Based on this statistic, the Nikkei is now at its most oversold level since March 11, 2003. In addition, over the last 13 years, virtually all declines in the Nikkei (with the exception of the post-911 decline) have stopped when the Nikkei reached a level that is close to 20% below its 200-day moving average – recession or no recession. Given that more than 50% of stocks on the Tokyo Stock Exchange are now trading below book value, and given the severe Japanese underweighting of many international mutual funds here in the US, my guess is that the Nikkei is now in the midst of bottoming out. I continue to believe that Japanese small caps are approaching a significant buying point – and may come as early as this week.
Let us now discuss the most recent action in the U.S. stock market via the Dow Theory. Following is the most recent action of the Dow Industrials vs. the Dow Transports, as shown by the following chart from January 2006 to the present:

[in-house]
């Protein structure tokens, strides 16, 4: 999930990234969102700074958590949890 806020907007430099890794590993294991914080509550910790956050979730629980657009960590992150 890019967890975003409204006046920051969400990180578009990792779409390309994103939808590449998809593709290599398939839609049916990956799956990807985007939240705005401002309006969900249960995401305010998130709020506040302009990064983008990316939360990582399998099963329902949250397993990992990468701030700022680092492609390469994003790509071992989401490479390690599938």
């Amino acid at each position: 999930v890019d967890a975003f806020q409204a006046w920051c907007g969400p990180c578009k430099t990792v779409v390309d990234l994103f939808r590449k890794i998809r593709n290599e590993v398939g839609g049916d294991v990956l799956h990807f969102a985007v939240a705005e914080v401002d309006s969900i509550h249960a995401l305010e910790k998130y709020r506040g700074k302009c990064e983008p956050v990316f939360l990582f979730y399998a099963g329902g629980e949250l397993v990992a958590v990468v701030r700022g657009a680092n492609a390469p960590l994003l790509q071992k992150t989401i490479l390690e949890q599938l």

For the week ending January 11, 2008, the Dow Industrials declined 193.88 points while the Dow Transports declined 72.79 points. In last weekend's commentary, I stated: “More ominously, the Dow Transports closed at a new low of 4,260.39, or a low not witnessed since September 11, 2006 (when the Dow Industrials closed at 11,396.84). The Dow Transports is more than 20% below its mid July highs and remains the weaker index – and given that it has been the leading index since this bull market began in October 2002, chances are that the Dow Industrials will break its November 26th low (currently only 57 points away) sometime over the next couple of weeks.”